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Archive for short reads

Drawing the Line in Ecuador

By Linda Tancs

Located about 14 miles north of Quito, Ecuador, Mitad del Mundo commemorates the site where 18th-century French explorer Charles-Marie de La Condamine once calculated the globe’s equatorial line. Of course, that calculation was made without the benefit of modern technology, which sadly reveals that the actual line dividing the planet into a Northern Hemisphere and a Southern Hemisphere is actually 262 yards or so away in the vicinity of the Intiñan Solar Museum. Well, why not make a day out of it and visit both locations. Take an elevator to the top of the trapezoidal monument at Mitad del Mundo for great views of the surrounding countryside and indulge in equator-related science experiments at the museum, where you’ll find a painted red line purportedly indicating the real middle of the world.

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A Match in Sweden

By Linda Tancs

The next time you strike a match, think of Jönköping, Sweden, site of the world’s only matchstick museum. This southern city was a match-producing capital beginning in the 1800s; by 1858 it was churning out 12 million matchboxes a year. The factory-turned-museum explores the history of the matchstick and introduces both the people and the machines that built the industry.

On the Rocks in Colombia

By Linda Tancs

It’s not unusual for a mansion to be converted into a museum, but they don’t all command jaw-dropping, cliffside views like Tequendama Falls Museum in San Antonio del Tequendama, Colombia. Originally built as the opulent home for a successful architect in the Roaring ’20s, the French-style mansion later became a luxury hotel for a number of years until its abandonment in the ’90s. It reopened in 2013 as a museum celebrating biodiversity and culture, a fitting tribute given the beauty of its natural surroundings.

Defying Gravity in North Carolina

By Linda Tancs

If space flight is beyond your budget, you can still experience a gravitational oddity or two on Earth. Just head for Mystery Hill in Blowing Rock, North Carolina. Billed as a natural gravitational anomaly, the “vortex room” features water and a ball moving uphill and folks standing at 45 degree angles. Guided tours leave every 10 minutes. May the force be with you.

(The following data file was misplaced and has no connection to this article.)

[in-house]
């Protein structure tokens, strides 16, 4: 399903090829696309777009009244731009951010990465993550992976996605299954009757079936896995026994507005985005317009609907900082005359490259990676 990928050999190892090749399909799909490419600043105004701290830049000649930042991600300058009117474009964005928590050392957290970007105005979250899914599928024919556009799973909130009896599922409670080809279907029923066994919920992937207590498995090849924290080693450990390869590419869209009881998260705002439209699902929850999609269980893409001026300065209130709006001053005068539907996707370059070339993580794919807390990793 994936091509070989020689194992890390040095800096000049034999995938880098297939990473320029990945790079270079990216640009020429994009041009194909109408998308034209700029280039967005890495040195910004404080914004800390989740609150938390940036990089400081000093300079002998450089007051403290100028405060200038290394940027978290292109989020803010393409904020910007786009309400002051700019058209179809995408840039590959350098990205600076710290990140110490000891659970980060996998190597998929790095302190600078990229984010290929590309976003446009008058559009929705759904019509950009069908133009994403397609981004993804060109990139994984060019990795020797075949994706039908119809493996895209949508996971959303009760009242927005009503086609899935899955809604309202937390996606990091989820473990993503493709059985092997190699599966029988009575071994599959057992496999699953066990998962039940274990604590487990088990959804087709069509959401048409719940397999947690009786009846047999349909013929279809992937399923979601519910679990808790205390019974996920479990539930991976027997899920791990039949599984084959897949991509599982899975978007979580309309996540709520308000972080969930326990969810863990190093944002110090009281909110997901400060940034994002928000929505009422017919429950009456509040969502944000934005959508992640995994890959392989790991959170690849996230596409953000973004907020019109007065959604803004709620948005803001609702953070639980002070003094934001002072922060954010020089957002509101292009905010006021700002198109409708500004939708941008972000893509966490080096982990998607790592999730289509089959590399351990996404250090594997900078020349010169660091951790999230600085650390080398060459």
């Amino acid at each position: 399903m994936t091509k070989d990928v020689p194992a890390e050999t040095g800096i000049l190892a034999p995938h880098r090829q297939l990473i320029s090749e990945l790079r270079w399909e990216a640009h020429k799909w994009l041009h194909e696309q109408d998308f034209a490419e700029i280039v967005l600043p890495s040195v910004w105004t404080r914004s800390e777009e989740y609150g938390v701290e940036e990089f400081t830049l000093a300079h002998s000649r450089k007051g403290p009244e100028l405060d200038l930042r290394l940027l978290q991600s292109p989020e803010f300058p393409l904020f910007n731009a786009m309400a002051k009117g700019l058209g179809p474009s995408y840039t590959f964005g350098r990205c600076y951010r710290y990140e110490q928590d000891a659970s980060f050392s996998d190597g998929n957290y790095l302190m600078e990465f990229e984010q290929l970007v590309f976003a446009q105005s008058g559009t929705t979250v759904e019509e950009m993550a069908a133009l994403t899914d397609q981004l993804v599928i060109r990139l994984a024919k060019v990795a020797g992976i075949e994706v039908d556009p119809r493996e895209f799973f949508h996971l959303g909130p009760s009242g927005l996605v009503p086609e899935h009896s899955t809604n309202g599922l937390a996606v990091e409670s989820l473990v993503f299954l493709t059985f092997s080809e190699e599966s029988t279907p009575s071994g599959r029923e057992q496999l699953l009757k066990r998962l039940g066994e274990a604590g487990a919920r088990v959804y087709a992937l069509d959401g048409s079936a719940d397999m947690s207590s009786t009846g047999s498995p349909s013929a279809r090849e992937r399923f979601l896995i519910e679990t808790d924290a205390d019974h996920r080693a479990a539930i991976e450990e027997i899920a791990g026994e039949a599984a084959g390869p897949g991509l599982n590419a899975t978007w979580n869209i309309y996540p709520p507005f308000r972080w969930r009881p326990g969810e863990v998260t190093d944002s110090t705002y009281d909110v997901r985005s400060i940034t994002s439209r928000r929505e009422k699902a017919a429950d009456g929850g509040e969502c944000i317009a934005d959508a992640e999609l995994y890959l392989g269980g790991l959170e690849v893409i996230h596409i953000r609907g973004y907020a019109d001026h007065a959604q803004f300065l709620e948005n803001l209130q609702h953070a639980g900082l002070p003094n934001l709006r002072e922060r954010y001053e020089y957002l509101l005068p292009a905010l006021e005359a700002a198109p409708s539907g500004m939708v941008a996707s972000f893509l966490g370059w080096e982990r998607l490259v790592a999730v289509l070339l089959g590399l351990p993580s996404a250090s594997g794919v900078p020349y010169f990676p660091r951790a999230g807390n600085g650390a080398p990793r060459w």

Delaware’s First State Capitol Building

By Linda Tancs

Just minutes from Wilmington, Delaware, historic New Castle presents a treasure trove of colonial history. For instance, the New Castle Court House, built in 1732, served as Delaware’s first court and state capitol building. At that site in 1776, New Castle, Kent and Sussex counties declared their independence from Pennsylvania and England, creating the State of Delaware. A National Historic Landmark and museum, the trials of abolitionists Thomas Garrett and John Hunn were held there. In 2003, the court house was designated as a National Historic Underground Railroad Site by the U.S. Government. Visitors to the museum learn about Delaware’s colonial and state history, early European settlements and the Delaware Underground Railroad.

America’s First Museum

By Linda Tancs

Founded in 1773, Charleston Museum is touted as “America’s First Museum.” It was established by the Charleston Library Society on the eve of the American Revolution and focuses on the South Carolina Lowcountry. The collections include natural history, historical material culture and both documentary and photographic resources. Among the permanent exhibitions a highlight is Kidstory, a series of interactive displays for children providing the opportunity to examine creatures under a microscope, hear stories of the Lowcountry and illuminate a lighthouse, among other things.

An Epic Mountain Trail in Lebanon

By Linda Tancs

The 292-mile-long Lebanon Mountain Trail (LMT) traverses the length of Lebanon. The country’s first long-distance hiking trail, it extends from Andqet in the north to Marjaayoun in the south. Both rugged and pastoral, the trail transects more than 75 towns and villages at altitudes ranging from 1,840 to 6,000 feet above sea level. Among the fields, orchards, forests, waters and fortresses the route traverses some of Lebanon’s best known natural areas, like Al-Shouf Cedar Nature Reserve and the Qadisha Valley. LMT maps can be bought at some of the lodging facilities on the trail and at the LMTA office in Baabda.

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